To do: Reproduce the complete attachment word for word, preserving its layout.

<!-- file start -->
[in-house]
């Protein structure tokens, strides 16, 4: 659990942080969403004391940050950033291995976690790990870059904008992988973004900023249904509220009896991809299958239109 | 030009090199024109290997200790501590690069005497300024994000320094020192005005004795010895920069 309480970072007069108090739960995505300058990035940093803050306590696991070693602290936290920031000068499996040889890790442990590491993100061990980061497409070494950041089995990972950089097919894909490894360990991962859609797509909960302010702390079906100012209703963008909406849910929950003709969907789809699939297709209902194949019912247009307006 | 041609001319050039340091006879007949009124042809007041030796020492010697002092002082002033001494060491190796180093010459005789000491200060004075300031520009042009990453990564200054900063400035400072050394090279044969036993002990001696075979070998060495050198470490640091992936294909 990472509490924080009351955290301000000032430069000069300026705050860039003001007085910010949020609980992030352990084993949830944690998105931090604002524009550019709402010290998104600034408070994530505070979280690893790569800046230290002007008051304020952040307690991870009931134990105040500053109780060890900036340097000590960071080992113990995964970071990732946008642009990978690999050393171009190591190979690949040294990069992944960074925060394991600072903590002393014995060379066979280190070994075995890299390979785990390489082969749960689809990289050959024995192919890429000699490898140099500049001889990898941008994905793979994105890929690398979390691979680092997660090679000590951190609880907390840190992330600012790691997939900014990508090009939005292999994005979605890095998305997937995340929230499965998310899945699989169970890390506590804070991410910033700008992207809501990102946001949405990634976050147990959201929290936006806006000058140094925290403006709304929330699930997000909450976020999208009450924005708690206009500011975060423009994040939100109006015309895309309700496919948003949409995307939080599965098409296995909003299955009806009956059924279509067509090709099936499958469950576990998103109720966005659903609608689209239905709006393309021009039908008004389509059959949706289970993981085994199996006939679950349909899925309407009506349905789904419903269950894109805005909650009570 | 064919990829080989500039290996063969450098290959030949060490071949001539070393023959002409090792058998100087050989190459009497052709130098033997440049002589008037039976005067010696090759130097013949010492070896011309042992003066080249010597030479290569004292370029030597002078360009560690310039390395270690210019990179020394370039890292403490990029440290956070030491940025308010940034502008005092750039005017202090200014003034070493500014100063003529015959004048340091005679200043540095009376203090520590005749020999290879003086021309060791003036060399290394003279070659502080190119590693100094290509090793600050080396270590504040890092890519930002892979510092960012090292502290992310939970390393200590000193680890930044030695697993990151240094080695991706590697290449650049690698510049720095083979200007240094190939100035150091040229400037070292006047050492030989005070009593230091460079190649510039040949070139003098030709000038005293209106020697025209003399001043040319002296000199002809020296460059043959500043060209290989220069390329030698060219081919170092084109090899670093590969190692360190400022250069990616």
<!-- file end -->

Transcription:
[in-house]
């Protein structure tokens, strides 16, 4: 659990942080969403004391940050950033291995976690790990870059904008992988973004900023249904509220009896991809299958239109 | 030009090199024109290997200790501590690069005497300024994000320094020192005005004795010895920069 309480970072007069108090739960995505300058990035940093803050306590696991070693602290936290920031000068499996040889890790442990590491993100061990980061497409070494950041089995990972950089097919894909490894360990991962859609797509909960302010702390079906100012209703963008909406849910929950003709969907789809699939297709209902194949019912247009307006 | 041609001319050039340091006879007949009124042809007041030796020492010697002092002082002033001494060491190796180093010459005789000491200060004075300031520009042009990453990564200054900063400035400072050394090279044969036993002990001696075979070998060495050198470490640091992936294909 990472509490924080009351955290301000000032430069000069300026705050860039003001007085910010949020609980992030352990084993949830944690998105931090604002524009550019709402010290998104600034408070994530505070979280690893790569800046230290002007008051304020952040307690991870009931134990105040500053109780060890900036340097000590960071080992113990995964970071990732946008642009990978690999050393171009190591190979690949040294990069992944960074925060394991600072903590002393014995060379066979280190070994075995890299390979785990390489082969749960689809990289050959024995192919890429000699490898140099500049001889990898941008994905793979994105890929690398979390691979680092997660090679000590951190609880907390840190992330600012790691997939900014990508090009939005292999994005979605890095998305997937995340929230499965998310899945699989169970890390506590804070991410910033700008992207809501990102946001949405990634976050147990959201929290936006806006000058140094925290403006709304929330699930997000909450976020999208009450924005708690206009500011975060423009994040939100109006015309895309309700496919948003949409995307939080599965098409296995909003299955009806009956059924279509067509090709099936499958469950576990998103109720966005659903609608689209239905709006393309021009039908008004389509059959949706289970993981085994199996006939679950349909899925309407009506349905789904419903269950894109805005909650009570 | 064919990829080989500039290996063969450098290959030949060490071949001539070393023959002409090792058998100087050989190459009497052709130098033997440049002589008037039976005067010696090759130097013949010492070896011309042992003066080249010597030479290569004292370029030597002078360009560690310039390395270690210019990179020394370039890292403490990029440290956070030491940025308010940034502008005092750039005017202090200014003034070493500014100063003529015959004048340091005679200043540095009376203090520590005749020999290879003086021309060791003036060399290394003279070659502080190119590693100094290509090793600050080396270590504040890092890519930002892979510092960012090292502290992310939970390393200590000193680890930044030695697993990151240094080695991706590697290449650049690698510049720095083979200007240094190939100035150091040229400037070292006047050492030989005070009593230091460079190649510039040949070139003098030709000038005293209106020697025209003399001043040319002296000199002809020296460059043959500043060209290989220069390329030698060219081919170092084109090899670093590969190692360190400022250069990616």